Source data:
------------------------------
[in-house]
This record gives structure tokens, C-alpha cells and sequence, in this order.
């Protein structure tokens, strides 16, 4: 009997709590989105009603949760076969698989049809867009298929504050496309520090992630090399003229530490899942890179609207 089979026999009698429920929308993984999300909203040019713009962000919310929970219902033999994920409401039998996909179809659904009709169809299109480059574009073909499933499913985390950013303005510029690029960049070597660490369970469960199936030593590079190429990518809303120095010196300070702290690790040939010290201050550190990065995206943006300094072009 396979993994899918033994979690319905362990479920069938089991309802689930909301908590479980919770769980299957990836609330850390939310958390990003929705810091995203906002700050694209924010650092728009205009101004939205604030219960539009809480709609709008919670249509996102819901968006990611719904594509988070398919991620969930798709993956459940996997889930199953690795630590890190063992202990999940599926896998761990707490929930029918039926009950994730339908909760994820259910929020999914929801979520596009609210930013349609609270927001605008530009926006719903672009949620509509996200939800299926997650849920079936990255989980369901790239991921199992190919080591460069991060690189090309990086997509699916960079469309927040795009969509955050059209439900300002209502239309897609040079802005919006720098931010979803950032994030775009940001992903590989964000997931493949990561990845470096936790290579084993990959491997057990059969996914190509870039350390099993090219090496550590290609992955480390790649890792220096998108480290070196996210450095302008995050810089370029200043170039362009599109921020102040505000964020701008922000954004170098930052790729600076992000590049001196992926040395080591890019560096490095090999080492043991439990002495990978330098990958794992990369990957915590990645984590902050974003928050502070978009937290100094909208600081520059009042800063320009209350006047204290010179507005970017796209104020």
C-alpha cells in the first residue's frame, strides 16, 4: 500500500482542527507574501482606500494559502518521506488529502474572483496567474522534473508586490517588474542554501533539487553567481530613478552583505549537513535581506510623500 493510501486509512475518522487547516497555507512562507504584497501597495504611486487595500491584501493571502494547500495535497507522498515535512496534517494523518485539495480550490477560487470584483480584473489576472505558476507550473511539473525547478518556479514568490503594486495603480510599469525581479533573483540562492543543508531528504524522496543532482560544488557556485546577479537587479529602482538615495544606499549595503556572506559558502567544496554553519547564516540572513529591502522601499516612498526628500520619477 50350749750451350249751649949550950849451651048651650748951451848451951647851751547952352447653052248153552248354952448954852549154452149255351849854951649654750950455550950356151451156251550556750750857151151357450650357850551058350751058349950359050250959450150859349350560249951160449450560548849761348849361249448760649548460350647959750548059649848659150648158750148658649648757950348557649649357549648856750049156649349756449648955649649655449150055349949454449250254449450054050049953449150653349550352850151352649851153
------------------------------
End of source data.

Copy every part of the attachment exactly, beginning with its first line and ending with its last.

[in-house]
This record gives structure tokens, C-alpha cells and sequence, in this order.
């Protein structure tokens, strides 16, 4: 009997709590989105009603949760076969698989049809867009298929504050496309520090992630090399003229530490899942890179609207 089979026999009698429920929308993984999300909203040019713009962000919310929970219902033999994920409401039998996909179809659904009709169809299109480059574009073909499933499913985390950013303005510029690029960049070597660490369970469960199936030593590079190429990518809303120095010196300070702290690790040939010290201050550190990065995206943006300094072009 396979993994899918033994979690319905362990479920069938089991309802689930909301908590479980919770769980299957990836609330850390939310958390990003929705810091995203906002700050694209924010650092728009205009101004939205604030219960539009809480709609709008919670249509996102819901968006990611719904594509988070398919991620969930798709993956459940996997889930199953690795630590890190063992202990999940599926896998761990707490929930029918039926009950994730339908909760994820259910929020999914929801979520596009609210930013349609609270927001605008530009926006719903672009949620509509996200939800299926997650849920079936990255989980369901790239991921199992190919080591460069991060690189090309990086997509699916960079469309927040795009969509955050059209439900300002209502239309897609040079802005919006720098931010979803950032994030775009940001992903590989964000997931493949990561990845470096936790290579084993990959491997057990059969996914190509870039350390099993090219090496550590290609992955480390790649890792220096998108480290070196996210450095302008995050810089370029200043170039362009599109921020102040505000964020701008922000954004170098930052790729600076992000590049001196992926040395080591890019560096490095090999080492043991439990002495990978330098990958794992990369990957915590990645984590902050974003928050502070978009937290100094909208600081520059009042800063320009209350006047204290010179507005970017796209104020």
C-alpha cells in the first residue's frame, strides 16, 4: 500500500482542527507574501482606500494559502518521506488529502474572483496567474522534473508586490517588474542554501533539487553567481530613478552583505549537513535581506510623500 493510501486509512475518522487547516497555507512562507504584497501597495504611486487595500491584501493571502494547500495535497507522498515535512496534517494523518485539495480550490477560487470584483480584473489576472505558476507550473511539473525547478518556479514568490503594486495603480510599469525581479533573483540562492543543508531528504524522496543532482560544488557556485546577479537587479529602482538615495544606499549595503556572506559558502567544496554553519547564516540572513529591502522601499516612498526628500520619477 50350749750451350249751649949550950849451651048651650748951451848451951647851751547952352447653052248153552248354952448954852549154452149255351849854951649654750950455550950356151451156251550556750750857151151357450650357850551058350751058349950359050250959450150859349350560249951160449450560548849761348849361249448760649548460350647959750548059649848659150648158750148658649648757950348557649649357549648856750049156649349756449648955649649655449150055349949454449250254449450054050049953449150653349550352850151352649851153